Artists shouldn’t be remembered only in emergencies and as a charity. Nor should they be remembered just for their economic impact. It’s often argued that Broadway alone adds $ 14.7 billion to New York’s economy, like that’s where it’s really just the bonus.
Surely our theater artists, these highly skilled workers, can figure out how to demonstrate this idea – in front of the Majestic Theater if necessary, with trombones and rockettes in tow.
PLAY, WATCH, EAT, SNAIL
What to cook
Linguine with chickpeas, broccoli and ricotta. Enjoy with crusty bread, fine wine and a sense of accomplishment to have dinner on the table in less than half an hour.
What to read
In Brontez Purnell’s new book, 100 Boyfriends, a rotating cast of narrators tells stories of desire and heartbreak. Our reviewer calls it a “hurricane” of a novel.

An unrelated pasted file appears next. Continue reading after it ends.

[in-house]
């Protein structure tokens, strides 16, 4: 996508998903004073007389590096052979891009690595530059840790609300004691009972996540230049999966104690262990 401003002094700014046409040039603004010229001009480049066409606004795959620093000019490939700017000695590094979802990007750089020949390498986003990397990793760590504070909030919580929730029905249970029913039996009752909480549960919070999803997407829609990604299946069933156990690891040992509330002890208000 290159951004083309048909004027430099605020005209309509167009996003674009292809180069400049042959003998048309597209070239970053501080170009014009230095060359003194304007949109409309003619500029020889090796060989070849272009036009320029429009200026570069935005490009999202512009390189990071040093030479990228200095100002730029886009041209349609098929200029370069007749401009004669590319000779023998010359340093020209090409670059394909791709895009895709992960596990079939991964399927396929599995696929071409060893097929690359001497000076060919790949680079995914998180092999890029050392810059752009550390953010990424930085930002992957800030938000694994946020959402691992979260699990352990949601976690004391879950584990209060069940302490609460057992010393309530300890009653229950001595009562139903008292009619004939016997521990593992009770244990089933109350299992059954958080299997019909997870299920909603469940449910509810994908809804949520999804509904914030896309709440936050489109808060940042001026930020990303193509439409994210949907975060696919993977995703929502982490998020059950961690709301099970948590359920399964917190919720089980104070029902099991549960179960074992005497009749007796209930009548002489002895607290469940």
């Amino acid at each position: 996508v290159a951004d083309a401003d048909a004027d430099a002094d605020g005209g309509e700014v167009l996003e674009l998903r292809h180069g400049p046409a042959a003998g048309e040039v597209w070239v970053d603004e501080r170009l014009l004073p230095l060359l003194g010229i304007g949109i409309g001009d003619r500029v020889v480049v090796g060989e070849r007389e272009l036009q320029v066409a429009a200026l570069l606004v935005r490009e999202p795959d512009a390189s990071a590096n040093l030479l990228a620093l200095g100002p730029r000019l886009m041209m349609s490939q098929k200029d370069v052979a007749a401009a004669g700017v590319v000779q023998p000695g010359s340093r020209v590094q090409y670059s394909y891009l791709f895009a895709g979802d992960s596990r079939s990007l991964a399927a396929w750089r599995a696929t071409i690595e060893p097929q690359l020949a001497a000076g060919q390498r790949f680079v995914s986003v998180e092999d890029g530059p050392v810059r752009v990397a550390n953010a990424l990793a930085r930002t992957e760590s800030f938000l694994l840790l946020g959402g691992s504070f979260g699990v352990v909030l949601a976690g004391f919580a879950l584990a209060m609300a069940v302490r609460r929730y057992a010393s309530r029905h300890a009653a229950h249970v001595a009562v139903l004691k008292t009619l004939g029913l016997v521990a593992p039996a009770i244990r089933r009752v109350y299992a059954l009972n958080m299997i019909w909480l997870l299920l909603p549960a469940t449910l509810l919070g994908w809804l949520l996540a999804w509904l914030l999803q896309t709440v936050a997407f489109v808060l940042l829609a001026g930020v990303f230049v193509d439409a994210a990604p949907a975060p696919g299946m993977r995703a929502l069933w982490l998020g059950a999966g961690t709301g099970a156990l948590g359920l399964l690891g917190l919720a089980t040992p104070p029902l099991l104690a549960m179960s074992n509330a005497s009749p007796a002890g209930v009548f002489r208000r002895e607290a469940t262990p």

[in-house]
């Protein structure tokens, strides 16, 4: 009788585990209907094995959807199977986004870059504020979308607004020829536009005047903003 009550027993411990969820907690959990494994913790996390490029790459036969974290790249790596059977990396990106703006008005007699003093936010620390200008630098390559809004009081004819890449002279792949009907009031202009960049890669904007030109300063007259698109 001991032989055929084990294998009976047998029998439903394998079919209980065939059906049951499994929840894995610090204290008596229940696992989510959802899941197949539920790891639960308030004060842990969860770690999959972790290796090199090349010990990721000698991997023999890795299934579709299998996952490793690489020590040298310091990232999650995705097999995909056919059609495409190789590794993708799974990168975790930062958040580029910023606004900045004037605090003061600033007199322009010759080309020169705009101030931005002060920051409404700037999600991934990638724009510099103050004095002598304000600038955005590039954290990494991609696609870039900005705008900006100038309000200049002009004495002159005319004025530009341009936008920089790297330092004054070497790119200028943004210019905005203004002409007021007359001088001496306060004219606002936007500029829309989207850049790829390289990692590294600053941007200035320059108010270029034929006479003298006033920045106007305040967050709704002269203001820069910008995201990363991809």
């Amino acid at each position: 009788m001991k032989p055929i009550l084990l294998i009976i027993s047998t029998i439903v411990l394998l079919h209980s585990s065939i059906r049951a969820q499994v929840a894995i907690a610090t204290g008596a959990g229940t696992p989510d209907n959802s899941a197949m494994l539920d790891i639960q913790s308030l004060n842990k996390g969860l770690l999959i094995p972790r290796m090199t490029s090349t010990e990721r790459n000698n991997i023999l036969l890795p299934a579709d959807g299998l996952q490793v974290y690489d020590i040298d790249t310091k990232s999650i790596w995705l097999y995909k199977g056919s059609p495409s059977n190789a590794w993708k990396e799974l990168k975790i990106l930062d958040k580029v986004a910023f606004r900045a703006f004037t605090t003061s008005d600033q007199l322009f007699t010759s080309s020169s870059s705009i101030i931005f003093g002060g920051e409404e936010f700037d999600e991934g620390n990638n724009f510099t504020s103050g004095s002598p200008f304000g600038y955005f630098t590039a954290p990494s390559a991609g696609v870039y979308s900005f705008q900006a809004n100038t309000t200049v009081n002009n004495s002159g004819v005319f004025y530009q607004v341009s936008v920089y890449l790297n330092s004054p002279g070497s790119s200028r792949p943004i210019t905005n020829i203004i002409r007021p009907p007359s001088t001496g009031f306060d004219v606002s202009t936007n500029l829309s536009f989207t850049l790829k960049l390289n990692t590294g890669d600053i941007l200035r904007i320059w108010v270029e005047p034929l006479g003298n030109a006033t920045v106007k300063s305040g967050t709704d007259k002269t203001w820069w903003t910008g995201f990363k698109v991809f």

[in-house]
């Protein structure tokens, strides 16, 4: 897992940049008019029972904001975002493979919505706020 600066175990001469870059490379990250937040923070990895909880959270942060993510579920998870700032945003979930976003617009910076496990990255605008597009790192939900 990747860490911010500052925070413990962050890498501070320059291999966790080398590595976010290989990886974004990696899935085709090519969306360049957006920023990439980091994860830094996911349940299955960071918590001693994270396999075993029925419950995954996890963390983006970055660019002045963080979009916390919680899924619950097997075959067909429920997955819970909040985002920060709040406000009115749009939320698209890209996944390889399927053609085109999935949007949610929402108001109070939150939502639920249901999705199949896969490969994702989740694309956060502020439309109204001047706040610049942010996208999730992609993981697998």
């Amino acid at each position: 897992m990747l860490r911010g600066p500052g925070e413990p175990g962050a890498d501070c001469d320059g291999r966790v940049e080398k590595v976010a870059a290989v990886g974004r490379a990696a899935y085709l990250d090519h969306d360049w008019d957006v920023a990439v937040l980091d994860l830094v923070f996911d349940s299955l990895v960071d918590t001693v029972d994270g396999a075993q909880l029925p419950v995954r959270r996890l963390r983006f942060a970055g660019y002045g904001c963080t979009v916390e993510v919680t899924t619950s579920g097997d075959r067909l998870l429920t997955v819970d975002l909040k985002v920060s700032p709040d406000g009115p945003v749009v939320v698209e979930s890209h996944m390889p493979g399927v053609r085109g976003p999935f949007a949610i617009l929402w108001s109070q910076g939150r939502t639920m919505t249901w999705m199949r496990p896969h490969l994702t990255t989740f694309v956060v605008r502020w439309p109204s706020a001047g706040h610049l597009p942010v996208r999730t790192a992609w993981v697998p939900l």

Something to see
In a new documentary, “Dancing With the Devil,” Demi Lovato tells of her weirdness, her near-fatal overdose, and her way of living her truth. “I’m ready to feel like me,” she said.
They’re huggable and collectable – and they take over: Meet Squishmallows.
Now is the time to play
Here’s today’s mini crossword puzzle and a clue: Singer nicknamed “Jenny from the Block” (three letters).
You can find all of our puzzles here.
That’s it for today’s briefing. See you on Friday. – Natasha
PS In honor of the Month of Women’s History, Charo Henriquez was recognized by Ms. Magazine for her role as editor of newsroom development and support for The Times.
The latest episode of “The Daily” is about the fight for the minimum wage in the US
You can reach Natasha and the team at [email protected]